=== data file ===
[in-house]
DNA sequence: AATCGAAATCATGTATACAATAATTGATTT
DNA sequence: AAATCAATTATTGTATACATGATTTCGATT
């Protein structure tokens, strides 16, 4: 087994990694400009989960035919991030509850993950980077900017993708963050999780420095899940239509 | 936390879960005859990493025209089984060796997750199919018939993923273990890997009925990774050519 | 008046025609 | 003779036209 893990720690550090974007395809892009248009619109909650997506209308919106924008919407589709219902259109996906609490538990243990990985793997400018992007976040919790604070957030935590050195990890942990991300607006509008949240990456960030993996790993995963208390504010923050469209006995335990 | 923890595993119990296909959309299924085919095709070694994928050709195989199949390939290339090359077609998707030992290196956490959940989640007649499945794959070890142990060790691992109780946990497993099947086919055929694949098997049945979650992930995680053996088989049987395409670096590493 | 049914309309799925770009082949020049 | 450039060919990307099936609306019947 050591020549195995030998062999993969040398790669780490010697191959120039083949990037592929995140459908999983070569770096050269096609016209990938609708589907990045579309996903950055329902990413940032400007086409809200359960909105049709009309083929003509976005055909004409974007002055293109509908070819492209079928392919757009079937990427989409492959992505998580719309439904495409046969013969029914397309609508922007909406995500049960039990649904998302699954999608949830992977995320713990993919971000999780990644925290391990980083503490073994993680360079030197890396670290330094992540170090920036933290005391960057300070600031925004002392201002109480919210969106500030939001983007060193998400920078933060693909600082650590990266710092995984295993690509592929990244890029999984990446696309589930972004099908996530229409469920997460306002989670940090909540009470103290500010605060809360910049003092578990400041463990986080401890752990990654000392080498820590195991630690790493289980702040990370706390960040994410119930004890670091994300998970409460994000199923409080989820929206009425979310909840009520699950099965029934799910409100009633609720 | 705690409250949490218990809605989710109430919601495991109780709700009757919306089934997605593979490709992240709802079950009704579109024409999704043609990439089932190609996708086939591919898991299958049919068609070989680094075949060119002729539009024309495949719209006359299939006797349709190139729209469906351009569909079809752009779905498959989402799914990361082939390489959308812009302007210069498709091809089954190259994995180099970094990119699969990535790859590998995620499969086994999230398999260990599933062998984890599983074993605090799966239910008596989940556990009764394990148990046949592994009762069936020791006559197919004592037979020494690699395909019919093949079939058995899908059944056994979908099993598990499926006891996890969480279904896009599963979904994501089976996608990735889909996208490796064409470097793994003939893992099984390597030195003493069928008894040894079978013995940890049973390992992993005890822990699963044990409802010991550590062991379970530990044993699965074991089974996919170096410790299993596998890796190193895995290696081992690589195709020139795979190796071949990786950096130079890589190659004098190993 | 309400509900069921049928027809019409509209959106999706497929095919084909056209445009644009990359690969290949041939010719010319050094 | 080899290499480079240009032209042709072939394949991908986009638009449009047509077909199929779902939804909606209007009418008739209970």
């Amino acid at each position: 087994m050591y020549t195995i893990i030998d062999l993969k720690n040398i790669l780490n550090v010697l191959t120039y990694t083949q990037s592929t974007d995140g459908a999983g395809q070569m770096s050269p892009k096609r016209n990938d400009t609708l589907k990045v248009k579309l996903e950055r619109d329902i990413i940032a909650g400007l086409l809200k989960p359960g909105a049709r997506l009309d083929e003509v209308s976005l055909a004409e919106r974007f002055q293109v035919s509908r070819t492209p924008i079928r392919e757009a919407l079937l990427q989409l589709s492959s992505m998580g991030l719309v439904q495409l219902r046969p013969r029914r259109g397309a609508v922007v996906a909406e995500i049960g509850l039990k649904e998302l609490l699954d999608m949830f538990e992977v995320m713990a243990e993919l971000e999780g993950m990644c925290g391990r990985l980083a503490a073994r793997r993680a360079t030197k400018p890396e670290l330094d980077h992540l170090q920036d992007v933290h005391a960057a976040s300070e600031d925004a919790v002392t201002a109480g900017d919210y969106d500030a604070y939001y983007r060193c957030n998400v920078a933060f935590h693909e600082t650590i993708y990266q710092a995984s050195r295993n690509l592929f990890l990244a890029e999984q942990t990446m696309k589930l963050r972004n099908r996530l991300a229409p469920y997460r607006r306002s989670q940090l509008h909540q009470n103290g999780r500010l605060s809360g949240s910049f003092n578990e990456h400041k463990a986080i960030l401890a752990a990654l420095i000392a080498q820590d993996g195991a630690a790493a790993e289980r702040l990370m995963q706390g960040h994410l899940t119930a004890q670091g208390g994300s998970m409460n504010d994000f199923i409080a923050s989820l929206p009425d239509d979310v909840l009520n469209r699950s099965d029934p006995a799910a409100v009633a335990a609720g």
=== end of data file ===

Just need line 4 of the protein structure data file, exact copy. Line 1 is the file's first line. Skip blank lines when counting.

């Protein structure tokens, strides 16, 4: 087994990694400009989960035919991030509850993950980077900017993708963050999780420095899940239509 | 936390879960005859990493025209089984060796997750199919018939993923273990890997009925990774050519 | 008046025609 | 003779036209 893990720690550090974007395809892009248009619109909650997506209308919106924008919407589709219902259109996906609490538990243990990985793997400018992007976040919790604070957030935590050195990890942990991300607006509008949240990456960030993996790993995963208390504010923050469209006995335990 | 923890595993119990296909959309299924085919095709070694994928050709195989199949390939290339090359077609998707030992290196956490959940989640007649499945794959070890142990060790691992109780946990497993099947086919055929694949098997049945979650992930995680053996088989049987395409670096590493 | 049914309309799925770009082949020049 | 450039060919990307099936609306019947 050591020549195995030998062999993969040398790669780490010697191959120039083949990037592929995140459908999983070569770096050269096609016209990938609708589907990045579309996903950055329902990413940032400007086409809200359960909105049709009309083929003509976005055909004409974007002055293109509908070819492209079928392919757009079937990427989409492959992505998580719309439904495409046969013969029914397309609508922007909406995500049960039990649904998302699954999608949830992977995320713990993919971000999780990644925290391990980083503490073994993680360079030197890396670290330094992540170090920036933290005391960057300070600031925004002392201002109480919210969106500030939001983007060193998400920078933060693909600082650590990266710092995984295993690509592929990244890029999984990446696309589930972004099908996530229409469920997460306002989670940090909540009470103290500010605060809360910049003092578990400041463990986080401890752990990654000392080498820590195991630690790493289980702040990370706390960040994410119930004890670091994300998970409460994000199923409080989820929206009425979310909840009520699950099965029934799910409100009633609720 | 705690409250949490218990809605989710109430919601495991109780709700009757919306089934997605593979490709992240709802079950009704579109024409999704043609990439089932190609996708086939591919898991299958049919068609070989680094075949060119002729539009024309495949719209006359299939006797349709190139729209469906351009569909079809752009779905498959989402799914990361082939390489959308812009302007210069498709091809089954190259994995180099970094990119699969990535790859590998995620499969086994999230398999260990599933062998984890599983074993605090799966239910008596989940556990009764394990148990046949592994009762069936020791006559197919004592037979020494690699395909019919093949079939058995899908059944056994979908099993598990499926006891996890969480279904896009599963979904994501089976996608990735889909996208490796064409470097793994003939893992099984390597030195003493069928008894040894079978013995940890049973390992992993005890822990699963044990409802010991550590062991379970530990044993699965074991089974996919170096410790299993596998890796190193895995290696081992690589195709020139795979190796071949990786950096130079890589190659004098190993 | 309400509900069921049928027809019409509209959106999706497929095919084909056209445009644009990359690969290949041939010719010319050094 | 080899290499480079240009032209042709072939394949991908986009638009449009047509077909199929779902939804909606209007009418008739209970």